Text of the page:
It seems in these hard times that more companies are taking the linguistic cues of late. Hope, change, "go" - our brands are tapping into the emo-political lexicon that has already changed the behaviors of millions of US consumers. With the uphill battle our brands face today, they're wise to position themselves as a vehicle for transformation.


Today I was going to share one of my favorite things to receive in my mailbox each season: Neiman Marcus's The Book catalog covers, which are always a perfect blend of art and fashion. But as I was looking for some great images to pull, I came across something even better: The Neiman Marcus Pop-Up Book from the holiday season in 2007. Stunning. The 3D book was put together as a retrospective of their history on the 100th anniversary of the iconic brand, and takes on a Cinderella-like fantasy narrative which chronicles the journey of a young girl from the opening days of the store up to the present. The surreal imagery captures some classic Neiman Marcus iconography, including the butterfly, NM's famous Christmas decor and art collection.

This isn't your children's pop-up book. The book features painstakingly complex pop-up scenes constructed from photos (versus the illustration typically associated with pop-up books), which took two years to craft and perfect with the help of paper engineers in England and Holland and under the creative direction of Tim Flannery. Flannery chose renowned fashion photographer Geof Kern for the project, who used laser guides to capture his subjects at the exact same moment from multiple angles and cameras. The result of this dynamic team is the timeless dramatics of style brought to life through discovery, novelty and imagination.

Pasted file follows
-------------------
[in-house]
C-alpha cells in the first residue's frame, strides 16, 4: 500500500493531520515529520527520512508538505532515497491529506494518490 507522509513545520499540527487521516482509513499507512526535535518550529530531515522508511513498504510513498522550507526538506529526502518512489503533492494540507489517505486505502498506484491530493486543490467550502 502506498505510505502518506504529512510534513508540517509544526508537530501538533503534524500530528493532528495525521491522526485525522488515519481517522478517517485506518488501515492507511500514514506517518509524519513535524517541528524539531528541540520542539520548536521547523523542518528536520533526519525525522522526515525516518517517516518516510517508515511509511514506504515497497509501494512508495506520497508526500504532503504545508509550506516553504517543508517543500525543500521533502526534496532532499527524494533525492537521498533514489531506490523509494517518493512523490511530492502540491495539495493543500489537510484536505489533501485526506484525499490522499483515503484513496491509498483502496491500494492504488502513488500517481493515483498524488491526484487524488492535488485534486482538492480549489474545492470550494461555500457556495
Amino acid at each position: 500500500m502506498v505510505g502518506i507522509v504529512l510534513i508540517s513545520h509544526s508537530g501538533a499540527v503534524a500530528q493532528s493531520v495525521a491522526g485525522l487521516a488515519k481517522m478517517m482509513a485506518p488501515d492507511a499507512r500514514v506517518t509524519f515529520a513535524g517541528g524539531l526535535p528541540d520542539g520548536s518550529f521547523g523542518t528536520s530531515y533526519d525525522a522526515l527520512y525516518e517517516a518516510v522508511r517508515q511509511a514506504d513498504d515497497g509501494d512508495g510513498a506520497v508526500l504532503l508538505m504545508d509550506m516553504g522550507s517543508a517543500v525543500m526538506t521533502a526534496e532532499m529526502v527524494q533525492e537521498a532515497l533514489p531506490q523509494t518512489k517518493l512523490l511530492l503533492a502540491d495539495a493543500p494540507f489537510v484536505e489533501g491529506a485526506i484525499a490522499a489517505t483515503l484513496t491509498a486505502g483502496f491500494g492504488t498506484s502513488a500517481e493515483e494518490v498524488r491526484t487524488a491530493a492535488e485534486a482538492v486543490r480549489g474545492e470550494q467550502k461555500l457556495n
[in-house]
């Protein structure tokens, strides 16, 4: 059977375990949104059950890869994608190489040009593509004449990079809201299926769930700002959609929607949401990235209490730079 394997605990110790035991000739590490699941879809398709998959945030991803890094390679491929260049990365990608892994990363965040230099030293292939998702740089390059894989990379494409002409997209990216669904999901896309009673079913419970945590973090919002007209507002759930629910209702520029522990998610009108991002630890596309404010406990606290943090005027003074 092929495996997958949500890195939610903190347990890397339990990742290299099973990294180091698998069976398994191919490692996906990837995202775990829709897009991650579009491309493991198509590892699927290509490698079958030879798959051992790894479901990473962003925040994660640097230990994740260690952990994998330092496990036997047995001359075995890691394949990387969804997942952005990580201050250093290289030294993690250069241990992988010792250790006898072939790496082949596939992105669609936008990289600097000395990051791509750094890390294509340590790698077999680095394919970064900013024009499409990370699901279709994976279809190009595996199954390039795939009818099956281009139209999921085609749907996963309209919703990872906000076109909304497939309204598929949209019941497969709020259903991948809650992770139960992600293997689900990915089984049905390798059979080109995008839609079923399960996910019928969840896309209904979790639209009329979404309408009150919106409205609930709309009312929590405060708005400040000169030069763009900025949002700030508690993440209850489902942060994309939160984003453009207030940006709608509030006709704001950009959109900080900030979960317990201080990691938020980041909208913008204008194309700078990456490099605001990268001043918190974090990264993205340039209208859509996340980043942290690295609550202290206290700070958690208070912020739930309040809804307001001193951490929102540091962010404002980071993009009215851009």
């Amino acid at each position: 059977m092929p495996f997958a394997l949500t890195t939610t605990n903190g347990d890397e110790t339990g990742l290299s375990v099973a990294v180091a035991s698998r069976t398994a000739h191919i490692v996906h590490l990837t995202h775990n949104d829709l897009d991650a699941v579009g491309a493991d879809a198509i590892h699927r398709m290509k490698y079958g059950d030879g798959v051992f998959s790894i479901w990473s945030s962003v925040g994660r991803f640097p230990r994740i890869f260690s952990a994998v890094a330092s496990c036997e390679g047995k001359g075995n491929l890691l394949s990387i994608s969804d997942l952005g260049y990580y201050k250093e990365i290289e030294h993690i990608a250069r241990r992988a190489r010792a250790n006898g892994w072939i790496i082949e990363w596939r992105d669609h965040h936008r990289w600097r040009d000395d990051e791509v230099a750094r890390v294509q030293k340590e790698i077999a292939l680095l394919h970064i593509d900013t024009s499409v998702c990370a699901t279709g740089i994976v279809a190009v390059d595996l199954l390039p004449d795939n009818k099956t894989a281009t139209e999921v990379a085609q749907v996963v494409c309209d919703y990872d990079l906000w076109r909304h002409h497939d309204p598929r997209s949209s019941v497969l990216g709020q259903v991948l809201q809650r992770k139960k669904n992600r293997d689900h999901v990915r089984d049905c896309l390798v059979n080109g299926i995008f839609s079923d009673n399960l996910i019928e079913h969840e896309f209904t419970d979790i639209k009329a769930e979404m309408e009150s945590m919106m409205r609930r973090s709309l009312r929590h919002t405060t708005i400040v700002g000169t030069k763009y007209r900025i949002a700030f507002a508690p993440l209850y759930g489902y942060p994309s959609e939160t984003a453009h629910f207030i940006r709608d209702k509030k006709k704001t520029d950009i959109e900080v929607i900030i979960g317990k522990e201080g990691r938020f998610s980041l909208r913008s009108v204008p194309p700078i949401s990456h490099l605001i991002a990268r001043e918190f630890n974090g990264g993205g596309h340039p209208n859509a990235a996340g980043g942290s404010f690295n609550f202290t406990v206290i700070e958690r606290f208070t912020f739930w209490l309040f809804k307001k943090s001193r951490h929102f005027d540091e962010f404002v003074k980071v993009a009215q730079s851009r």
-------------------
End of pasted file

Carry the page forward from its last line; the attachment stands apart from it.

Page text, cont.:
Unfortunately, The limited edition Pop-Up Book is no longer available through Neiman Marcus. You can find used copies at Amazon to adorn your coffee table. For further reading, I found this interesting article from illustrator Wilson Swain and Paper Engineer and Author Ray Marshall in Kite Tales which details the pop-up book-making process. You can download the pdf and turn to page 10 where the article starts.